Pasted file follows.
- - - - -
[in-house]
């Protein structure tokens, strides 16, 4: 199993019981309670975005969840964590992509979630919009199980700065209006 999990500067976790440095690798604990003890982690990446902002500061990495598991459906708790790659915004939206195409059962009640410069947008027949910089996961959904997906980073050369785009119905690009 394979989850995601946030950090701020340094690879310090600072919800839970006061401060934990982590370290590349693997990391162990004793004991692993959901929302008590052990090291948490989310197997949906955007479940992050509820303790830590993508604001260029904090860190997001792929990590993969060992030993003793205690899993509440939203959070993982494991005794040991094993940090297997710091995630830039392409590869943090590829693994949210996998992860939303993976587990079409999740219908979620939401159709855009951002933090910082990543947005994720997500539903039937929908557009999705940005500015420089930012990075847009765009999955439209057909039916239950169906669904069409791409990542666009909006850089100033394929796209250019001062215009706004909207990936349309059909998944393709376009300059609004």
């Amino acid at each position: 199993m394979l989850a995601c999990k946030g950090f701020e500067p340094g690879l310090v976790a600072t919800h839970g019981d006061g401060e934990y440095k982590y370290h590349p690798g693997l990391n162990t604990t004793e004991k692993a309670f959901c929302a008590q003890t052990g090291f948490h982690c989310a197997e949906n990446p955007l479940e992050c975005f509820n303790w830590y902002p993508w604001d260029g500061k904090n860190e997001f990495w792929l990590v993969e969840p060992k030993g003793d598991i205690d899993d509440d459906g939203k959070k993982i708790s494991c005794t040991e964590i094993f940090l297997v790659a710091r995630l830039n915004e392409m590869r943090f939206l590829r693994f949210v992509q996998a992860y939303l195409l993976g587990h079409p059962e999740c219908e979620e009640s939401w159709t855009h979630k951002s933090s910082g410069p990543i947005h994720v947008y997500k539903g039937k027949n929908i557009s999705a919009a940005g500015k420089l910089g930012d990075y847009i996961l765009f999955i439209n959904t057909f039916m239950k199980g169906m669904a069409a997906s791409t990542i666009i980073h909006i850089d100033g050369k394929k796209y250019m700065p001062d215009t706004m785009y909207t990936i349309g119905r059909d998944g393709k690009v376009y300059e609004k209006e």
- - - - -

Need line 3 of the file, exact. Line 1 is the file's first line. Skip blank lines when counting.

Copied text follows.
């Amino acid at each position: 199993m394979l989850a995601c999990k946030g950090f701020e500067p340094g690879l310090v976790a600072t919800h839970g019981d006061g401060e934990y440095k982590y370290h590349p690798g693997l990391n162990t604990t004793e004991k692993a309670f959901c929302a008590q003890t052990g090291f948490h982690c989310a197997e949906n990446p955007l479940e992050c975005f509820n303790w830590y902002p993508w604001d260029g500061k904090n860190e997001f990495w792929l990590v993969e969840p060992k030993g003793d598991i205690d899993d509440d459906g939203k959070k993982i708790s494991c005794t040991e964590i094993f940090l297997v790659a710091r995630l830039n915004e392409m590869r943090f939206l590829r693994f949210v992509q996998a992860y939303l195409l993976g587990h079409p059962e999740c219908e979620e009640s939401w159709t855009h979630k951002s933090s910082g410069p990543i947005h994720v947008y997500k539903g039937k027949n929908i557009s999705a919009a940005g500015k420089l910089g930012d990075y847009i996961l765009f999955i439209n959904t057909f039916m239950k199980g169906m669904a069409a997906s791409t990542i666009i980073h909006i850089d100033g050369k394929k796209y250019m700065p001062d215009t706004m785009y909207t990936i349309g119905r059909d998944g393709k690009v376009y300059e609004k209006e």